Alison Birrane wraps up the series on transport logistics with a look at how recent global events have affected local perishable cargo forwarders.
THE past 12 months have been difficult for freight forwarders in the perishables business, whose livelihoods depend on available aircraft space.
The airline industry has been rocked by one disaster after another in recent times – September 11, the Bali bombing, the war in Iraq, and SARS – resulting in an overall fall in the number of flights leaving WA.
And while business isn’t exactly booming for those in perishables freight forwarding, most in the industry say things are steady and they are hopeful that, with the SARS crisis nearly over, they will be able to ride out the current quiet times.
Local perishables forwarder Fresh Live and Frozen Aircargo chief, Mark Mills, said competition for cargo space on planes was usually tough, but it was “business as usual” as some exports also were down.
Mr Mills said the decline in tourism, coupled with a downturn in domestic demand for commodities such as restaurant food in SARS affected countries, had added to the export woes of some perishable exporters, which has had a flow-on effect to the perishables freight forwarding industry.
“This has got to be the leanest I’ve seen the industry for 20 years, but there are usually good times that follow the lean times,” he said.
“It’s been a really tough 12 months for the trading industry and for the exporters as well.
“Most freight forwarders in WA are down about 40 per cent because you’re trading less. We’ve been lucky enough to ride it out.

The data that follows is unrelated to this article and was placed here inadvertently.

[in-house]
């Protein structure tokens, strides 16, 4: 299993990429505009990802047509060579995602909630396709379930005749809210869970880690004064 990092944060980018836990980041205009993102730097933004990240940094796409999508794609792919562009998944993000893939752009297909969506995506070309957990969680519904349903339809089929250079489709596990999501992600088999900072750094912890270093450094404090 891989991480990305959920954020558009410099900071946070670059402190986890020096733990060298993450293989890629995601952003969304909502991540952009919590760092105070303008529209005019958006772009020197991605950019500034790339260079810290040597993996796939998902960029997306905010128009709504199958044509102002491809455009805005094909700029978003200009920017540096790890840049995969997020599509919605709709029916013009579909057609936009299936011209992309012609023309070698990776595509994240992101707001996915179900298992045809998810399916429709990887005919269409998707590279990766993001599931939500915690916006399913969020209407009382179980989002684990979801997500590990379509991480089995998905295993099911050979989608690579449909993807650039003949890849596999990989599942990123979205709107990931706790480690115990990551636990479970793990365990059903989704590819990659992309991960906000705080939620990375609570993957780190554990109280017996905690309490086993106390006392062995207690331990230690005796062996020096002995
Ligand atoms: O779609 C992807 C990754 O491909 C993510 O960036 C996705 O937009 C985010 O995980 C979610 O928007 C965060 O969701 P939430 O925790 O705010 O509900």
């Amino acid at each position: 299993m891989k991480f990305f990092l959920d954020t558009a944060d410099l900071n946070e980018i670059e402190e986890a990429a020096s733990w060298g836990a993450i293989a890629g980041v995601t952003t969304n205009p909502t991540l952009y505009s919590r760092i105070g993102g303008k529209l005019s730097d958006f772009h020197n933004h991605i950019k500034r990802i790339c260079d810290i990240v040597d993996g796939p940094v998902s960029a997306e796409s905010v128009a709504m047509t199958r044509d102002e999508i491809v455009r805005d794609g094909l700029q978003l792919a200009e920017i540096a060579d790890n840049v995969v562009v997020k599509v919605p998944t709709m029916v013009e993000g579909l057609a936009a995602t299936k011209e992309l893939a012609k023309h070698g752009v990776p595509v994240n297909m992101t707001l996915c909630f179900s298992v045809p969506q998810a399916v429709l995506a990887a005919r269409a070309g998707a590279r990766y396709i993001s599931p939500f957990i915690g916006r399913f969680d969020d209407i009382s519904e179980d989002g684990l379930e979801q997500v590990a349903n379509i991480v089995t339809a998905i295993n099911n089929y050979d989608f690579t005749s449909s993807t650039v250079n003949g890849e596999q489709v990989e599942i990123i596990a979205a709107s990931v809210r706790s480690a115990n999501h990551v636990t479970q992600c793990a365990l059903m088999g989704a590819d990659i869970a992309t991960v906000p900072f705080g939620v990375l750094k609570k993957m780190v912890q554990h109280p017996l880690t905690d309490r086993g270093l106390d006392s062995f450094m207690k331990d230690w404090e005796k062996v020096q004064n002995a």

“We were planning on some growth, such as hiring new staff, but it didn’t happen.”
Managing director of Cargo Force, a local lobster freight specialist, Glenn Galipo, said the downturn in the lobster market caused by global economic conditions, and a slip in demand in South-East Asia, had made this year particularly tough.
“There have been huge capacity problems due to major drop offs in flights to Hong Kong and Singapore,” Mr Galipo said.
“All [perishables] processors are fighting for a few flights per week.”
Sadleirs airfreight manager Joe Fogarty said the events of September 11, terrorism, war, SARS and the value of the Australian dollar had all contributed to affect both freight and perishable export demand. Most in the industry expect business to improve toward the end of the year, however.
He said those in the freight forwarding business were quick to notice improvements in the domestic and international markets for perishable exports.
“Our business tends to be a forward barometer of what’s happening in the economy,” Mr Fogarty said.
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